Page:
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John Cunningham

Dance of Words: The poetry of John Newlove

A Long Continual Argument: The Selected Poems of John Newlove
edited by Robert McTavish, with an afterword by Jeff Derksen. Ottawa ON: Chaudiere Books, 2007.


In ‘Something in which to believe for once: The Poetry of John Newlove’, in Brave New Wave (1978), Jan Bartley states:

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In a search to find a personal faith in something or anything which is not delusive, the perseverance of Newlove at least echoes his pessimism. No one can deny the dominant shade of blackness in his poetry; but it is too easy to dramatize it, thereby ignoring any positive tones and even the occasional moods of optimism. By not divorcing form from content, Newlove’s work can be read as a mixture of positives and negatives — his reluctance to either sugar coat or romanticize his vision has become the basis of the negative voice for which he is often criticized.(196)


Newlove was born in Regina, Saskatchewan, Canada in 1938. His mother was a schoolteacher and his father a lawyer. Due to his father’s alcoholism, his parents were separated for most of his life. As a result, he and his mother moved from one small town and hamlet in Saskatchewan to another wherever his mother could find employment. He took one year at the University of Saskatoon before taking off for “an extensive tour of Canada” as it says in his biography on the Canadian Poetry website. He became an alcoholic himself or, as Robert McTavish states in the preface:


A writer produces four books and four chapbooks in a tumultuous decade. An editor/poet with a major publisher [McClelland and Stewart] wins his countries [sic] highest poetry award [the Governor General’s Award for Lies in 1972] but the workload and notoriety become too much. Despite writer residencies and grants, he finds it difficult to write, his demons easy to embrace. His only other full book comes 14 years later, after easing into a stable home in Ottawa. A self-imposed exile. Small poems come as if bits of a peeling fresco, their relationships unclear. (13)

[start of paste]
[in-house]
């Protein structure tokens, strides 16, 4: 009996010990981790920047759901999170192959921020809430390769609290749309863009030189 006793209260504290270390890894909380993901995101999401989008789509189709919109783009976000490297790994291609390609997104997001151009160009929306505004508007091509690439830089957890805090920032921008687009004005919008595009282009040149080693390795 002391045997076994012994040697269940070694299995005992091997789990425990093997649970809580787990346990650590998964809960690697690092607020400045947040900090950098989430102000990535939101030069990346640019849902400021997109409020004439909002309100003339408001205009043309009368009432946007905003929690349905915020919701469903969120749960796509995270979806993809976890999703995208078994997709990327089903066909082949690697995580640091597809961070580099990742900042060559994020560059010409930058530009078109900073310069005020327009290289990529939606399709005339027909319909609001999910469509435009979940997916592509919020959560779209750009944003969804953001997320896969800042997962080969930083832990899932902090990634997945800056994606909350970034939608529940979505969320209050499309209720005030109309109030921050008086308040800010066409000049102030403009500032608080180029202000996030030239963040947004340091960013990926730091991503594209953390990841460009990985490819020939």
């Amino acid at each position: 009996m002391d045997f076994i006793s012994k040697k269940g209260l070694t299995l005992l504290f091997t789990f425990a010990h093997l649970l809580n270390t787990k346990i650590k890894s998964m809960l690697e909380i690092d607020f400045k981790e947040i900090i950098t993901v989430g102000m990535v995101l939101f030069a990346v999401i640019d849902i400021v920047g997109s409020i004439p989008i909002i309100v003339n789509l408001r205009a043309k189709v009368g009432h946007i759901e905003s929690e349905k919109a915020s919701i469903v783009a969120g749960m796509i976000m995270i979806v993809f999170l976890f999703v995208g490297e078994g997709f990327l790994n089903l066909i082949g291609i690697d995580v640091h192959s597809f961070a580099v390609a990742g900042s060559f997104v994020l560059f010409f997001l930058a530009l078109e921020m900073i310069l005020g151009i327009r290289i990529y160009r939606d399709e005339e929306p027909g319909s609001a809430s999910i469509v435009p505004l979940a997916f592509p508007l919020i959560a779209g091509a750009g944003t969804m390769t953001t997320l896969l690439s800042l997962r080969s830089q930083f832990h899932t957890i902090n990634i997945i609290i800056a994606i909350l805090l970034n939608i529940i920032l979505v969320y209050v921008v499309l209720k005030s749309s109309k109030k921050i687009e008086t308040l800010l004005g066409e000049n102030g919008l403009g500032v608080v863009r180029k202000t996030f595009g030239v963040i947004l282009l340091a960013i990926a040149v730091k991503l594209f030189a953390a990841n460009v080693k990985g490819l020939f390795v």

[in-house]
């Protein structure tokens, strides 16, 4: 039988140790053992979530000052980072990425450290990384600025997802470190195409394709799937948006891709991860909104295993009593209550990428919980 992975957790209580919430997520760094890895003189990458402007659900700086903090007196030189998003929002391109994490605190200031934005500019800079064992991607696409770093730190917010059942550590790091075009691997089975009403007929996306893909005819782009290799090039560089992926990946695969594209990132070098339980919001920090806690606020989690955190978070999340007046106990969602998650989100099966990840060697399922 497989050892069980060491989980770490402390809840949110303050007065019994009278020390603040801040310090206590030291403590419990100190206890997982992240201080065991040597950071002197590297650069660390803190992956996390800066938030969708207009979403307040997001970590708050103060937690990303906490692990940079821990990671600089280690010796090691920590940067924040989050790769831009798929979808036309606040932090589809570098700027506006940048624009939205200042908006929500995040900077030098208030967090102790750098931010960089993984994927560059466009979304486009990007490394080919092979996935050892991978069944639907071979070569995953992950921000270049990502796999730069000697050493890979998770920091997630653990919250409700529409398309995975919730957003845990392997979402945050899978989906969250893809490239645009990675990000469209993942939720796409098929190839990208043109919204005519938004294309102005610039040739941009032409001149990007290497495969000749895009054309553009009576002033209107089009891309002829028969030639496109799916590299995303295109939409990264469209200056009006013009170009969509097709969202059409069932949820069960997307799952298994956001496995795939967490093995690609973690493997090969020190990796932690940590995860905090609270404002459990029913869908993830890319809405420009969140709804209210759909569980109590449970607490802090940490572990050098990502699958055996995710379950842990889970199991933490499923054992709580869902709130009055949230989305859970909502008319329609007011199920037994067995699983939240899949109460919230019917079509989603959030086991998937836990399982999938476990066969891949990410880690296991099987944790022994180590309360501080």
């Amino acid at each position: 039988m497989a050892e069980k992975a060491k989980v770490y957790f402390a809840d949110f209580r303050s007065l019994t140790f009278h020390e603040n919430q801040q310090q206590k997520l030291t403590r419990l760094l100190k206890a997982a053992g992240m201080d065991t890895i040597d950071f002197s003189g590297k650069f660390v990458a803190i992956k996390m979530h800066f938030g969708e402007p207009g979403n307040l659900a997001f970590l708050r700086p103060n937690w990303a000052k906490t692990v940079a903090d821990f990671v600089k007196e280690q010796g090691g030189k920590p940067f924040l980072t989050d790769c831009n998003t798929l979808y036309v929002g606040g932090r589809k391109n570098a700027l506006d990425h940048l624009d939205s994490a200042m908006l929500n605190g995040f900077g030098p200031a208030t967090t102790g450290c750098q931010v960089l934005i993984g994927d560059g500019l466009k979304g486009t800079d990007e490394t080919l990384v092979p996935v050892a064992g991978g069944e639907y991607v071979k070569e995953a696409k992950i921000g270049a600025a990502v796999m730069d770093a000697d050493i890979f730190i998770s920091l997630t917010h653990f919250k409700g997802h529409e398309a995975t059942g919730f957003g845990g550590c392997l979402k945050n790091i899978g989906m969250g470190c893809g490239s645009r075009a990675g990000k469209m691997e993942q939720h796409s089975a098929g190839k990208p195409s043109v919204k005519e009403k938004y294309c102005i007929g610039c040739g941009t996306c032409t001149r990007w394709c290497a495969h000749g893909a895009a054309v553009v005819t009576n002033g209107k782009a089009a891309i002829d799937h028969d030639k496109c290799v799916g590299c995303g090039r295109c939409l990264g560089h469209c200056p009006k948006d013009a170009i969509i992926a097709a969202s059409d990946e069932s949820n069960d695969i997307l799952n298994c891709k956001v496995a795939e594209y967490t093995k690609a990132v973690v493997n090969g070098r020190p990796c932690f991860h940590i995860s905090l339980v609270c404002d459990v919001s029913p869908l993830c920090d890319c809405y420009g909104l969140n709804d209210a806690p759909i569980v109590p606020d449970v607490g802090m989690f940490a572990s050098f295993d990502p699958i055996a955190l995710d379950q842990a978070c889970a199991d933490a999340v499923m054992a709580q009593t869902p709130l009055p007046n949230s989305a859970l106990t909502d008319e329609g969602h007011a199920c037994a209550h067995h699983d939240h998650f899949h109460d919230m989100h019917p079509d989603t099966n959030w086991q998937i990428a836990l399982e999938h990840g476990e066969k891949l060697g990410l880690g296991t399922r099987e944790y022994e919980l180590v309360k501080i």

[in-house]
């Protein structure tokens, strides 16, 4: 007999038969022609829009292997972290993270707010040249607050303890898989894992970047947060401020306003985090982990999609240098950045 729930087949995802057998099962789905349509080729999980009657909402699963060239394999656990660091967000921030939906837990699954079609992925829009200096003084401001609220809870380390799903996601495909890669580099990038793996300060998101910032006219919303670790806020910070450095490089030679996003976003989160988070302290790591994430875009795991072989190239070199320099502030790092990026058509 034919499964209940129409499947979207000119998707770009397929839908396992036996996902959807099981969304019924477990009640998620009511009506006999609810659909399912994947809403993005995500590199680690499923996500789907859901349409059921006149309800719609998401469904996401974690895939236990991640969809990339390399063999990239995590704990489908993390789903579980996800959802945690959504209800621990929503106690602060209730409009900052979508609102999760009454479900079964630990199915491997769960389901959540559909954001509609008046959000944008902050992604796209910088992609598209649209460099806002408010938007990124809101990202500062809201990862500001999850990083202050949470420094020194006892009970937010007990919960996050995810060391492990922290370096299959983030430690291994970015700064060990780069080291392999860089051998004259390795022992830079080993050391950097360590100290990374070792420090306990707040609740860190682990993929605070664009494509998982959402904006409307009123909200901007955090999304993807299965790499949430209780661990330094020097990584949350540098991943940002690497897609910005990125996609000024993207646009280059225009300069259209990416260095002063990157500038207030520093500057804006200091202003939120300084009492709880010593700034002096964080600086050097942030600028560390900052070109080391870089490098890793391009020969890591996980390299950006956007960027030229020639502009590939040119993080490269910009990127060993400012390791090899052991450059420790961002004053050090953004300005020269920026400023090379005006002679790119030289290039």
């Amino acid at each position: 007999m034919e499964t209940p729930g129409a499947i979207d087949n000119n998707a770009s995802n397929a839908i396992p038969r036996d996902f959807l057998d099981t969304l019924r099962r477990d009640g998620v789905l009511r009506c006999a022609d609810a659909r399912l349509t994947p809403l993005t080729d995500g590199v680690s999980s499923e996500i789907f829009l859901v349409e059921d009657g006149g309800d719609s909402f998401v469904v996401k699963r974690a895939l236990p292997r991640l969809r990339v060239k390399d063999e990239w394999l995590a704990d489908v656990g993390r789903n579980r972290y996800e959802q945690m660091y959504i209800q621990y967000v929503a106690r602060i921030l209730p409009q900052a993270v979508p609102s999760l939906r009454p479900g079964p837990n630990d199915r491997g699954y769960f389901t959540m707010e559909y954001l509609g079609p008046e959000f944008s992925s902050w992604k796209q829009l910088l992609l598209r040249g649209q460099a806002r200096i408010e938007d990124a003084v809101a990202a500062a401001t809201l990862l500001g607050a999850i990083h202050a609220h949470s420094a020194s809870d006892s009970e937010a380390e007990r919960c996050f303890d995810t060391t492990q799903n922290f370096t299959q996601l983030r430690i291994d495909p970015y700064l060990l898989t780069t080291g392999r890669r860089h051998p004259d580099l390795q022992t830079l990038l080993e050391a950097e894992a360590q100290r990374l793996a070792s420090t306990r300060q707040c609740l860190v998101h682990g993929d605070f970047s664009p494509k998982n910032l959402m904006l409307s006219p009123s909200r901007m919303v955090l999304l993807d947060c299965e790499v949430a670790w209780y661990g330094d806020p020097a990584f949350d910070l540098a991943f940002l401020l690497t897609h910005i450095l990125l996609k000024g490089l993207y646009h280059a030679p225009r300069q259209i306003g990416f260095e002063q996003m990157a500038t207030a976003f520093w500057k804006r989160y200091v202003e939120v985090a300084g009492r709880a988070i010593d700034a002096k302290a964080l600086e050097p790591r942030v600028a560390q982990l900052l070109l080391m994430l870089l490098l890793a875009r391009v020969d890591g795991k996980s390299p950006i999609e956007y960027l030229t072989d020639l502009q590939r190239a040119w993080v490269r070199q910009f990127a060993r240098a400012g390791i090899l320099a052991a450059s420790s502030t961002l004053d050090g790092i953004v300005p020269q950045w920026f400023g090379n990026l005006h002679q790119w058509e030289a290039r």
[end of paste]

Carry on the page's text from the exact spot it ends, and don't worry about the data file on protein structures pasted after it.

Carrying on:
Newlove would deny that he was possessed by demons or that his poetry “displays a self-loathing only slightly less strong than [his] loathing for the human race and its retched [sic] and treacherous planet” as he was accused by one critic (quoted by Jon Pearce in ‘The Dance Of Words’ from Twelve Voices: Interviews With Canadian Poets, p. 113). Newlove responded: “I would object strenuously to that kind of comment. It seems to me that when a person is writing to prove a point, then he frequently takes theory before fact instead of inductively allowing fact to prove a theory… Dislike of Humanity, fine, I would agree with that by and large, but that’s humanity in general, not in particular.”(13-14)


In the decade to which Bartley refers, he was hailed as one of Canada’s leading poets known for “[h]is precise use of language, stripped of any poetic posturing, convey[ing] exactitudes, not  mere impressions.” (Bartley, 201-2). Bartley goes on to state: